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Providing public goods in the absence of strong institutions

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  • Gerber, Anke
  • Wichardt, Philipp C.

Abstract

This paper proposes a simple two-stage mechanism to establish positive contributions to public goods in the absence of powerful institutions to provide the public good and to sanction free-riders. In this mechanism players commit to the public good by paying a deposit prior to the contribution stage. If there is universal commitment, deposits are immediately refunded whenever a player contributes her specified share to the public good. If there is no universal commitment, all deposits are refunded and the standard game is played. For suitable deposits, prior commitment and full ex post contributions are supported as a subgame-perfect Nash equilibrium for the resulting game. As the mechanism obviates the need for any ex post prosecution of free-riders, it is particularly suited for situations where players do not submit to a common authority as in the case of international agreements.

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Bibliographic Info

Article provided by Elsevier in its journal Journal of Public Economics.

Volume (Year): 93 (2009)
Issue (Month): 3-4 (April)
Pages: 429-439

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Handle: RePEc:eee:pubeco:v:93:y:2009:i:3-4:p:429-439

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Web page: http://www.elsevier.com/locate/inca/505578

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Keywords: Public goods Cooperation Institutions Climate-change treaties;

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References

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  1. Hans Gersbach & Ralph Winkler, 2007. "On the Design of Global Refunding and Climate Change," CER-ETH Economics working paper series 07/69, CER-ETH - Center of Economic Research (CER-ETH) at ETH Zurich, revised Jul 2007.
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Citations

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Cited by:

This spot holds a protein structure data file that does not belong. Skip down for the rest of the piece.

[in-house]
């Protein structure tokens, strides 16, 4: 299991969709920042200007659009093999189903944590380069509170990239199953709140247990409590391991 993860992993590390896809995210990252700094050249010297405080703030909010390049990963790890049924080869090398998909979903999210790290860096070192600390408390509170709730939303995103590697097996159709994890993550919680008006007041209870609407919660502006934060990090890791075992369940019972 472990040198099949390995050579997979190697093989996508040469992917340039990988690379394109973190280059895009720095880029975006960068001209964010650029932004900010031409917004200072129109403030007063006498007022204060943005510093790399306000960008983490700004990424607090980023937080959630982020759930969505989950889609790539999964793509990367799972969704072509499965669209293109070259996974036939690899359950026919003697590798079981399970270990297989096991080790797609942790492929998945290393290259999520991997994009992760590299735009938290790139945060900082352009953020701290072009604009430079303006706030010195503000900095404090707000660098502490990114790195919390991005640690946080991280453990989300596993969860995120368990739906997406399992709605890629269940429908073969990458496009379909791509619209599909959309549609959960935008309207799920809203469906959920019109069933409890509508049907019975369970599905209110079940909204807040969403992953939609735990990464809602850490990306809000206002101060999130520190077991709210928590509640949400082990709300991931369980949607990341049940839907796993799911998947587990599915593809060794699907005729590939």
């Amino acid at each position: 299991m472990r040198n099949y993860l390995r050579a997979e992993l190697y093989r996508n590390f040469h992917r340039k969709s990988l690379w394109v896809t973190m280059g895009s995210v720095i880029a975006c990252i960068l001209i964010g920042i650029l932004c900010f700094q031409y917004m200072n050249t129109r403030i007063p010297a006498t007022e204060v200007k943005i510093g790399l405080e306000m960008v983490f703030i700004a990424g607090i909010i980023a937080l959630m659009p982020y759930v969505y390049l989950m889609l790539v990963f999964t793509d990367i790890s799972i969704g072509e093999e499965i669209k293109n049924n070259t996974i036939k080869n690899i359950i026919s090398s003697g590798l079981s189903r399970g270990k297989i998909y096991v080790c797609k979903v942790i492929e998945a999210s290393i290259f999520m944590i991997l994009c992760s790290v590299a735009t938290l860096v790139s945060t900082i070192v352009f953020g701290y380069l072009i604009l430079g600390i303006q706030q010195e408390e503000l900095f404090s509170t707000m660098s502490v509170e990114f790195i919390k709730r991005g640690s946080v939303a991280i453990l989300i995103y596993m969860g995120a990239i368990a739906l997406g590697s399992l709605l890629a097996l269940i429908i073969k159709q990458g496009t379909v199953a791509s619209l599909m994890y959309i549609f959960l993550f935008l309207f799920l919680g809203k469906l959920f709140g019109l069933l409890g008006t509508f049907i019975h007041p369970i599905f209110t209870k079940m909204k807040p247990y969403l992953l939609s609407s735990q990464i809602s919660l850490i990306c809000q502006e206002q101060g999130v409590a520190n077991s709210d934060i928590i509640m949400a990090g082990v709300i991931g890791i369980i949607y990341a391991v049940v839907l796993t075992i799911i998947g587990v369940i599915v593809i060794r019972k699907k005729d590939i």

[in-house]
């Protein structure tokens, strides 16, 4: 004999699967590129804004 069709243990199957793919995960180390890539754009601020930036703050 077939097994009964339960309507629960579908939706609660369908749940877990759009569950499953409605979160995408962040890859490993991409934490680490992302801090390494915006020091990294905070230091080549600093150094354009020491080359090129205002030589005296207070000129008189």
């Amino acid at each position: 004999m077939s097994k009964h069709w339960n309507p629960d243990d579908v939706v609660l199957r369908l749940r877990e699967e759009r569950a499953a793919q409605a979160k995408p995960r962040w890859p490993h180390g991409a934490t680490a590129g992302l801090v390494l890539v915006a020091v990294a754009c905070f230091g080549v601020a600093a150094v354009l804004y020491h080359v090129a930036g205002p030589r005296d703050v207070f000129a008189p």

1. Boadway, Robin & Song, Zhen & Tremblay, Jean-François, 2011. "The efficiency of voluntary pollution abatement when countries can commit," European Journal of Political Economy, Elsevier, vol. 27(2), pages 352-368, June.
  2. Rahel Aichele, 2013. "Trade, Climate Policy and Carbon Leakage - Theory and Empirical Evidence," ifo Beiträge zur Wirtschaftsforschung, Ifo Institute for Economic Research at the University of Munich, number 49, July.
  3. Gerber, Anke & Neitzel, Jakob & Wichardt, Philipp C., 2013. "Minimum participation rules for the provision of public goods," European Economic Review, Elsevier, vol. 64(C), pages 209-222.
  4. Olivier Bos & Béatrice Roussillon & Paul Schweinzer, 2013. "Agreeing on Efficient Emissions Reduction," CESifo Working Paper Series 4345, CESifo Group Munich.
  5. Julian Rauchdobler & Rupert Sausgruber & Jean-Robert Tyran, 2010. "Voting on Thresholds for Public Goods: Experimental Evidence," FinanzArchiv: Public Finance Analysis, Mohr Siebeck, Tübingen, vol. 66(1), pages 34-64, March.
  6. Boadway, Robin & Song, Zhen & Tremblay, Jean-François, 2013. "Non-cooperative pollution control in an inter-jurisdictional setting," Regional Science and Urban Economics, Elsevier, vol. 43(5), pages 783-796.
  7. Todd Cherry & David McEvoy, 2013. "Enforcing Compliance with Environmental Agreements in the Absence of Strong Institutions: An Experimental Analysis," Environmental & Resource Economics, European Association of Environmental and Resource Economists, vol. 54(1), pages 63-77, January.
  8. Aichele, Rahel & Felbermayr, Gabriel, 2013. "The Effect of the Kyoto Protocol on Carbon Emissions," Munich Reprints in Economics 20171, University of Munich, Department of Economics.
  9. Gersbach, Hans & Winkler, Ralph, 2012. "Global refunding and climate change," Journal of Economic Dynamics and Control, Elsevier, vol. 36(11), pages 1775-1795.
  10. Anke Gerber & Philipp Wichardt, 2013. "On the Private Provision of Intertemporal Public Goods with Stock Effects," Environmental & Resource Economics, European Association of Environmental and Resource Economists, vol. 55(2), pages 245-255, June.
  11. Astrid Dannenberg & Andreas Lange & Bodo Sturm, 2010. "On the Formation of Coalitions to Provide Public Goods - Experimental Evidence from the Lab," NBER Working Papers 15967, National Bureau of Economic Research, Inc.
  12. David McEvoy, 2013. "Enforcing compliance with international environmental agreements using a deposit-refund system," International Environmental Agreements: Politics, Law and Economics, Springer, vol. 13(4), pages 481-496, November.

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